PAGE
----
DEARBORN, MI – Volvo Cars of North America Inc. will offer a U.S.-market version of its plug-in diesel hybrid planned for Europe in 2012.

Doug Speck, VCNA president and CEO, confirms the rollout in an interview with Ward’s. But he declines to reveal when the PHEV, based on the Volvo V70 wagon, will hit U.S. shores.

Volvo says the PHEV will be able to run up to 31 miles (50 km) on electric power before its diesel engine kicks in. The car’s lithium-ion battery will take about five hours to recharge from a household wall socket. A battery supplier for the vehicle has yet to be announced.

Volvo expects costly batteries will push the price tag on its PHEV “considerably higher” than a conventional diesel-powered car.

Speck says the PHEV is a “Volvo-specific initiative,” and plans for its rollout won’t be affected by the pending sale of the Swedish auto maker by parent Ford Motor Co. A test fleet was built in conjunction with Swedish utility Vattenfall AB.

Although the sale won’t scuttle the PHEV project, Speck admits once Volvo and Ford part ways, technology partnerships likely will be sought because they afford “the efficiencies you need to compete and to continue to push the edge of the envelope.”

Speck also says he has no knowledge of who leads the bidding for Volvo. Chinese auto makers Geely Automobile Holdings Ltd. and Chongqing Changan Automobile Co. repeatedly have been mentioned as potential suitors, and recent reports suggest a U.S. bidder called the Crown Group has entered the fray.

The Crown group is led by Michael Dingman, a former Ford executive, his son James Dingman and Shamel Rushwin, also a former Blue Oval executive.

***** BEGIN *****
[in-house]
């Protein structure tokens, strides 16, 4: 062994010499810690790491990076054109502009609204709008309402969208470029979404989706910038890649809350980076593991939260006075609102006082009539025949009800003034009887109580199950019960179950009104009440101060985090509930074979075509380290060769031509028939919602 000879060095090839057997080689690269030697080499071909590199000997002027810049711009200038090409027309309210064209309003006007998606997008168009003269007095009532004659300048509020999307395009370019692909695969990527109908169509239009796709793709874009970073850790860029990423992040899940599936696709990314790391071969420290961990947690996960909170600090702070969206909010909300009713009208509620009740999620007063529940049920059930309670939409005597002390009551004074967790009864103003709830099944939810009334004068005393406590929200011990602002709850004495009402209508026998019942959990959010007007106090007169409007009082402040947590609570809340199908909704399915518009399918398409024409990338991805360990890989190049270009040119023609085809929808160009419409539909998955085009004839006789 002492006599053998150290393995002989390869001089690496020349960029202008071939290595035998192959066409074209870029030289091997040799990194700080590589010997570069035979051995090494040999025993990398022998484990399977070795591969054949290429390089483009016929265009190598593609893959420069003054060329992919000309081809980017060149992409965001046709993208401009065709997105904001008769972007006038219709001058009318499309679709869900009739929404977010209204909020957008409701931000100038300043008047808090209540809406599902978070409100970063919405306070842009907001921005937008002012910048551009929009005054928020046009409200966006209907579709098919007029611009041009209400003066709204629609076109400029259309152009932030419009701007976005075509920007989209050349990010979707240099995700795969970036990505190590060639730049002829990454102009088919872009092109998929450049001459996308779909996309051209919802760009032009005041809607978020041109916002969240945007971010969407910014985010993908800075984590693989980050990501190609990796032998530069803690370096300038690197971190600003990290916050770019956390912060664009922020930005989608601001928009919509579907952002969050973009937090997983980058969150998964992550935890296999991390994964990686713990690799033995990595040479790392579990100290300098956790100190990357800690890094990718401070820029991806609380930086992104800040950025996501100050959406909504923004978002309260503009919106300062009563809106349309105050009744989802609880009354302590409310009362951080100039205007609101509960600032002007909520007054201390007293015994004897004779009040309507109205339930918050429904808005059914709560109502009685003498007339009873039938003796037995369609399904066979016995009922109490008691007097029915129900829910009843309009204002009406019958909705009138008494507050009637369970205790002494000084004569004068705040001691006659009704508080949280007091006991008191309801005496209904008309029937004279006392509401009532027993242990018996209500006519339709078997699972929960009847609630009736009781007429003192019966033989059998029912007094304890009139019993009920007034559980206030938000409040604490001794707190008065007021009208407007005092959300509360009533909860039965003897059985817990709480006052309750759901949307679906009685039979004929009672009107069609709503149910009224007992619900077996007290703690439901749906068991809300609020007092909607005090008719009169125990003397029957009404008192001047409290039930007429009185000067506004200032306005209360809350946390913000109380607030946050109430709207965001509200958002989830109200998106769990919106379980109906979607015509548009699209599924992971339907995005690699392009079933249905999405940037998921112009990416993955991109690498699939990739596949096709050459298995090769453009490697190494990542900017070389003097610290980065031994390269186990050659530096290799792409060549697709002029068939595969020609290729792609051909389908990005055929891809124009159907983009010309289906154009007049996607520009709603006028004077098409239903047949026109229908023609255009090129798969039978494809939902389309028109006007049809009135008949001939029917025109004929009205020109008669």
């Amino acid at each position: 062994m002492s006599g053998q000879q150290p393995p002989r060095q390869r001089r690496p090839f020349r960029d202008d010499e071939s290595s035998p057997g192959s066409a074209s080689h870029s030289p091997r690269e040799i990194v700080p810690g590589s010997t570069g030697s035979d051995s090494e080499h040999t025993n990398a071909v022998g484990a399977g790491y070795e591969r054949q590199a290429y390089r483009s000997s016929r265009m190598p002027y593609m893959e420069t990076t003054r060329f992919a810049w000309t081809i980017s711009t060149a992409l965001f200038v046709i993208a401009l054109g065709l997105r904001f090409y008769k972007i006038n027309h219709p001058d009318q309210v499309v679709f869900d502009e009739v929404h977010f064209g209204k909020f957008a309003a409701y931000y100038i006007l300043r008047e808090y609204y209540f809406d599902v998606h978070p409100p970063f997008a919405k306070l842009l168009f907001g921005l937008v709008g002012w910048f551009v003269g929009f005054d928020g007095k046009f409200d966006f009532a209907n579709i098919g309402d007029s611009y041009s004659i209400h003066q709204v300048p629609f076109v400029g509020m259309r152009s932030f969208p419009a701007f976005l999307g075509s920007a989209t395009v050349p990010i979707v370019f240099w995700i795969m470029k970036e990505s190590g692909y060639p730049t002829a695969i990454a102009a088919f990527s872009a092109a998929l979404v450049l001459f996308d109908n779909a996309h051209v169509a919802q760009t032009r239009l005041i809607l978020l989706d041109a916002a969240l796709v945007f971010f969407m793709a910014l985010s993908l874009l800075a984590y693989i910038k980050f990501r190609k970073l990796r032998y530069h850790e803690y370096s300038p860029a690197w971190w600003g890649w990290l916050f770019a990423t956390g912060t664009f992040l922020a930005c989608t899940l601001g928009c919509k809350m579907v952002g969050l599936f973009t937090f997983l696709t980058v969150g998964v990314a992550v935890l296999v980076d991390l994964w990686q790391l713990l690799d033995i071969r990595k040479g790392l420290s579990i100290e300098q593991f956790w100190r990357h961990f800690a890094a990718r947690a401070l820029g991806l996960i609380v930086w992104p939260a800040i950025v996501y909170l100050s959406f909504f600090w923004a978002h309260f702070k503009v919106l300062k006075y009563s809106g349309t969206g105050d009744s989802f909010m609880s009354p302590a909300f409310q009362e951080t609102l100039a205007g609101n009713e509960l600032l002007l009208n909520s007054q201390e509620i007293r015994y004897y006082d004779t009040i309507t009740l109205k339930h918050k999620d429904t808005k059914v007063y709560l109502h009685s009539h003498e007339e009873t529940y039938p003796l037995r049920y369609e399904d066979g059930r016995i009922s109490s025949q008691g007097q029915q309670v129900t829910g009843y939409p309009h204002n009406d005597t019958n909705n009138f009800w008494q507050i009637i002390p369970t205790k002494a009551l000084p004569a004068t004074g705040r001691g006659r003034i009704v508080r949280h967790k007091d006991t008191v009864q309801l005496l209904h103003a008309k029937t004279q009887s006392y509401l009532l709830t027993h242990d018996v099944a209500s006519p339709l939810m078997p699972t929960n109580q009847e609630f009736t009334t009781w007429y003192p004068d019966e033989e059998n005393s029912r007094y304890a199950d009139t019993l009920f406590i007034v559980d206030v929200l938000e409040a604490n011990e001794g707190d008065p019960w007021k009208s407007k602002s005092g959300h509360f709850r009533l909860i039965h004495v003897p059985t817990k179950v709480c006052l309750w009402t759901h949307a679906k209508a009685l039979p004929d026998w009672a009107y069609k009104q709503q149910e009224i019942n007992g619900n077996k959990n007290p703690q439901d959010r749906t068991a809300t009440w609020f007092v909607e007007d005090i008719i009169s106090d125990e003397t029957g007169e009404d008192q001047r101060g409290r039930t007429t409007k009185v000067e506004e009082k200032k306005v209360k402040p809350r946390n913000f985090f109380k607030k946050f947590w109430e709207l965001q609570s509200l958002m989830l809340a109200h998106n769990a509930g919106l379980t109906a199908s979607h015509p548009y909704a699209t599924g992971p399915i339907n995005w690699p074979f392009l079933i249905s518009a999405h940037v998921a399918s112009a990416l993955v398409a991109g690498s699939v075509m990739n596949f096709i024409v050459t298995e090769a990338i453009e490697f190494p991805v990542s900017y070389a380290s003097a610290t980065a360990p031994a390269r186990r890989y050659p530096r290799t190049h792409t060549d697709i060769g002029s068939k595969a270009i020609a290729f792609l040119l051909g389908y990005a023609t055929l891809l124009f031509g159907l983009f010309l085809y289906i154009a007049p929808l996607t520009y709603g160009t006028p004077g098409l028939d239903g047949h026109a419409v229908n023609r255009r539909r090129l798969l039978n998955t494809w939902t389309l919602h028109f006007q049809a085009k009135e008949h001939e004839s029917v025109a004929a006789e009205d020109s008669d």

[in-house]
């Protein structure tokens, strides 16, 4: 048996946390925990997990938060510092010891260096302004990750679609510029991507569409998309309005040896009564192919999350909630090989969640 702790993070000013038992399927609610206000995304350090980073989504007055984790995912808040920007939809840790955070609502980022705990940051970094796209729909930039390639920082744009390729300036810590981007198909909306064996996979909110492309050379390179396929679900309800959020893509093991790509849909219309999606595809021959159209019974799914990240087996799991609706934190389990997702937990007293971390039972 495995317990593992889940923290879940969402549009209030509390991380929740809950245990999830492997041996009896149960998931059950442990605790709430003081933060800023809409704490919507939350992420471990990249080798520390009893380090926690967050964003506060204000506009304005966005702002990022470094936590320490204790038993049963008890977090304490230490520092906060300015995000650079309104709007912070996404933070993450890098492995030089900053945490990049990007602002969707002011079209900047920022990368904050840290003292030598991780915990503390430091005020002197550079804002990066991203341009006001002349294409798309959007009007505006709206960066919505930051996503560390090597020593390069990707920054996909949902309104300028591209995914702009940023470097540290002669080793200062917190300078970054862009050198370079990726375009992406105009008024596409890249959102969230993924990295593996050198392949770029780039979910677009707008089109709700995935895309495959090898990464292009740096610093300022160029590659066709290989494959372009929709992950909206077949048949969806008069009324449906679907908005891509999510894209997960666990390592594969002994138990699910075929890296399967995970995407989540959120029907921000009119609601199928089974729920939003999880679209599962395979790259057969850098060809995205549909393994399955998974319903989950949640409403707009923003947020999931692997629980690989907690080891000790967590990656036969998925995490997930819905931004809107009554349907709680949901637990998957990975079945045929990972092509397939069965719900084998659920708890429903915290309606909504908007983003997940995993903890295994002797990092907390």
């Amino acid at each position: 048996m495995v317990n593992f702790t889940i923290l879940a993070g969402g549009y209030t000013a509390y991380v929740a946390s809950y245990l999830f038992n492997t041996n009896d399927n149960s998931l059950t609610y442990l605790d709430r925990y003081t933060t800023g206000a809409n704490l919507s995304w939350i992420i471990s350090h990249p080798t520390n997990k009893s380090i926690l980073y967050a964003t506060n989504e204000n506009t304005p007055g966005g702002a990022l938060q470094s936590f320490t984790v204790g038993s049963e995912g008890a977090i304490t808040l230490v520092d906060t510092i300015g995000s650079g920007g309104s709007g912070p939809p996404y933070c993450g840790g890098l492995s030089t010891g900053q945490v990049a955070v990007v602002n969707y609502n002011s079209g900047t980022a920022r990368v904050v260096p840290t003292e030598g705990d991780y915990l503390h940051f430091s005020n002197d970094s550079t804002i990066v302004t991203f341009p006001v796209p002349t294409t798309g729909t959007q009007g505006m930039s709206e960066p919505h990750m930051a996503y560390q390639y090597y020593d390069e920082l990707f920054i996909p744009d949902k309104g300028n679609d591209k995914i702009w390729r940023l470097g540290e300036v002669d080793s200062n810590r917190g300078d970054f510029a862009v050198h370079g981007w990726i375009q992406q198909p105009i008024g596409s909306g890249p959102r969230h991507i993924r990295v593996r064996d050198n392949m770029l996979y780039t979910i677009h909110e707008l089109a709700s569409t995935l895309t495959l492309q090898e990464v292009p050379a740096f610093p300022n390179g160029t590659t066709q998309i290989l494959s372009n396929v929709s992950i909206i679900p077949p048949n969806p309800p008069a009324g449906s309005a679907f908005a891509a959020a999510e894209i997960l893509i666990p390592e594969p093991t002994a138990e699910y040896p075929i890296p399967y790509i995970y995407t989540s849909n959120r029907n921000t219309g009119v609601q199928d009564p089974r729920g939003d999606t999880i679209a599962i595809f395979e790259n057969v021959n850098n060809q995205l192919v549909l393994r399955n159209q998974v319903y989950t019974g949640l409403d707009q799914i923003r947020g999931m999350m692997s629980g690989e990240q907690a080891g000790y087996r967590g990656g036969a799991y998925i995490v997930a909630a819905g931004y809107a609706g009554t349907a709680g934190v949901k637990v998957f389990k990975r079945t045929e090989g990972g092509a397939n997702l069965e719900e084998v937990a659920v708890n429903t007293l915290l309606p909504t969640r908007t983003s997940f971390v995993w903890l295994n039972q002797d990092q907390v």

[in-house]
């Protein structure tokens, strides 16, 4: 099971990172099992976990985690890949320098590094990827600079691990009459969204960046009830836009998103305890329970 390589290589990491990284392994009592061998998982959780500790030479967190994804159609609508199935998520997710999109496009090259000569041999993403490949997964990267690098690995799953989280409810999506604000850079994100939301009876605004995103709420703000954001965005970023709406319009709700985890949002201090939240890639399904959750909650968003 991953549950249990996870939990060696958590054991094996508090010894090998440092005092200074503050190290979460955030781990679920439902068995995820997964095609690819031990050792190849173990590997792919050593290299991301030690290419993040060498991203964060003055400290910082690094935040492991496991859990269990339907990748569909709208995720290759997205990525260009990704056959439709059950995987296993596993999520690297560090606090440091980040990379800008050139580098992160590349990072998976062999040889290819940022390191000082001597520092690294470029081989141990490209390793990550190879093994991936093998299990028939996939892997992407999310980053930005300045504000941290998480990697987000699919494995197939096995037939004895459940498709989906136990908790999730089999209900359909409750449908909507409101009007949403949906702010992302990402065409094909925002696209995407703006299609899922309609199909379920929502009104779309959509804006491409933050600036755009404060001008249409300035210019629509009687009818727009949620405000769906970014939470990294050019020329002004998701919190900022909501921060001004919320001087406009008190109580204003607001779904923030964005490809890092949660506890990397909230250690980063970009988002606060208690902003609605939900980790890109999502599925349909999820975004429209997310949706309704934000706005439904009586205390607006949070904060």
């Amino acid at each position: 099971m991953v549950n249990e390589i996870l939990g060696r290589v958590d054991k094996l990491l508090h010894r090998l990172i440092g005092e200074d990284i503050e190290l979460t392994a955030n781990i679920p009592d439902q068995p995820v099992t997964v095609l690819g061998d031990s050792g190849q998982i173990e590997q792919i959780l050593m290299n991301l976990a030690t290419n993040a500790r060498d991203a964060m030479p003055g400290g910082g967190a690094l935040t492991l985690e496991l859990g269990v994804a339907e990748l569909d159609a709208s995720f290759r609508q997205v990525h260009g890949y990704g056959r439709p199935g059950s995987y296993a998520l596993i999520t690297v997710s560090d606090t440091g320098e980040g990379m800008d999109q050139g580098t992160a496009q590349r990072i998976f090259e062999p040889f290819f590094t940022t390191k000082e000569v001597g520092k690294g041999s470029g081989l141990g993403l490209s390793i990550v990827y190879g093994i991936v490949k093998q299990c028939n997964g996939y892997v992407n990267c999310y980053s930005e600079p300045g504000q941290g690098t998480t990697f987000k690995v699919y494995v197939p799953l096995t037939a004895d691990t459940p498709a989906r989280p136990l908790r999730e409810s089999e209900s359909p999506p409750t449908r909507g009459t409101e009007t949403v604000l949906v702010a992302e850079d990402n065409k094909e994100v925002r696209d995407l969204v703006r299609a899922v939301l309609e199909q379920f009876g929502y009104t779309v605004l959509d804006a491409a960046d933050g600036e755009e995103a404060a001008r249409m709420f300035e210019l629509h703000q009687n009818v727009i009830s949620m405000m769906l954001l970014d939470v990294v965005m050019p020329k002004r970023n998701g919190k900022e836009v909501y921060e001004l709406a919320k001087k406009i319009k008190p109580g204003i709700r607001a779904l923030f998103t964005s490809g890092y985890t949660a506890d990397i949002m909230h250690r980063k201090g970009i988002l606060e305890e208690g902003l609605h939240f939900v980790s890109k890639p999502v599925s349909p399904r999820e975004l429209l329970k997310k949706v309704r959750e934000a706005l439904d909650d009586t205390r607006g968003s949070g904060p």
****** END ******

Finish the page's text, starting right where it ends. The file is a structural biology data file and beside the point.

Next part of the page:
“I really don’t know anything about these guys,” Speck says. “People ask me about Michael Dingman. I’ve never met him.”

He says there is no timetable for the sale of Volvo and admits there’s a possibility the auto maker will not be sold, should Ford be unable to find a suitable buyer.

“Ford has stated (Volvo’s) an asset that has value, so they’re not going to just give it away,” Speck says. “It has to be a party that values it enough. But the most likely situation is they’ll find an interested party and they’ll sell it.”

The sale of Volvo likely will benefit both companies, he adds, noting today’s competitive automotive market requires a laser-like focus and attempting to manage too many marques can sap valuable resources and divert attention from the core brand.

Shortly after arriving at Ford, CEO Alan Mulally expressed a desire to move Volvo more upscale to better compete with German luxury brands such as BMW and Mercedes-Benz. Speck says Volvo will adhere to the course outlined by Mulally, although it’s important not to try and emulate the Germans.

“We’re a European luxury brand, and that means we have to be able to present a product to the market place that customers are willing to pay a premium for,” he says. “Otherwise, the model that we have doesn’t work.”

“We’re not trying to be BMW or Mercedes. They’re great businesses, but Volvo can’t go chase them,” Speck adds. “We have to be a luxury brand done in our own Swedish way. We think we can do that and say to the customer, ‘Pay us a premium,’ and they’ll agree with us.”

Speck points to the XC60 cross/utility vehicle as an example of Volvo’s current direction. The CUV, launched in February, has received critical acclaim that has helped drive Volvo’s U.S. sales.

“If you look at the other cars in the segment – the Audi Q5 and Mercedes-Benz GLK – you can put the XC60 in that mix and not apologize,” he says. “It’s a heck of a car and customers recognize that.”

Through September, Volvo delivered 5,884 XC60s in the U.S., according to Ward’s data.

On the horizon is the redesigned Volvo S60 sedan, set to bow in third-quarter 2010. Speck promises it will be “a sporty volume player.”

Meanwhile, he expects Volvo to sell between 340,000-350,000 units this year, adding changes in the auto maker’s cost structure have lowered its break-even point.

With “any kind of uptick, globally” Volvo will achieve profitability, Speck says. “We have to grow, but we don’t have to grow a lot to make money.”